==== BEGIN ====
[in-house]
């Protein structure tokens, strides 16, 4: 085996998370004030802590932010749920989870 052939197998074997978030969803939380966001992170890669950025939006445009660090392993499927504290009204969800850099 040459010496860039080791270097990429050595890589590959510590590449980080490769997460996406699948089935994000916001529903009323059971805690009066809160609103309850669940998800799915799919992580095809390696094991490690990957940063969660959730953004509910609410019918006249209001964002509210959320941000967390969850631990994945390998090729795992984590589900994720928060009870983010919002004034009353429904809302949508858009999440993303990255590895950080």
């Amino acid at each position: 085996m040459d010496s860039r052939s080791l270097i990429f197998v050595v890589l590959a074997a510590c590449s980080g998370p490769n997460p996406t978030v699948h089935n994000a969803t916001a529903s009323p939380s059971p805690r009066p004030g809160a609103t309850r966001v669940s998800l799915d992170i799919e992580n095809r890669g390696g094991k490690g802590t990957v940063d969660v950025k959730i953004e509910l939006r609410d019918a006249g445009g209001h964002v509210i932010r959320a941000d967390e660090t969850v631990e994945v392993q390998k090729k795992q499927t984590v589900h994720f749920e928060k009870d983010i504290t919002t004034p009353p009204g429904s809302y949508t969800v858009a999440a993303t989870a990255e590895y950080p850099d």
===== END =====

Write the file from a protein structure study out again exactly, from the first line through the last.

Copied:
[in-house]
């Protein structure tokens, strides 16, 4: 085996998370004030802590932010749920989870 052939197998074997978030969803939380966001992170890669950025939006445009660090392993499927504290009204969800850099 040459010496860039080791270097990429050595890589590959510590590449980080490769997460996406699948089935994000916001529903009323059971805690009066809160609103309850669940998800799915799919992580095809390696094991490690990957940063969660959730953004509910609410019918006249209001964002509210959320941000967390969850631990994945390998090729795992984590589900994720928060009870983010919002004034009353429904809302949508858009999440993303990255590895950080």
């Amino acid at each position: 085996m040459d010496s860039r052939s080791l270097i990429f197998v050595v890589l590959a074997a510590c590449s980080g998370p490769n997460p996406t978030v699948h089935n994000a969803t916001a529903s009323p939380s059971p805690r009066p004030g809160a609103t309850r966001v669940s998800l799915d992170i799919e992580n095809r890669g390696g094991k490690g802590t990957v940063d969660v950025k959730i953004e509910l939006r609410d019918a006249g445009g209001h964002v509210i932010r959320a941000d967390e660090t969850v631990e994945v392993q390998k090729k795992q499927t984590v589900h994720f749920e928060k009870d983010i504290t919002t004034p009353p009204g429904s809302y949508t969800v858009a999440a993303t989870a990255e590895y950080p850099d």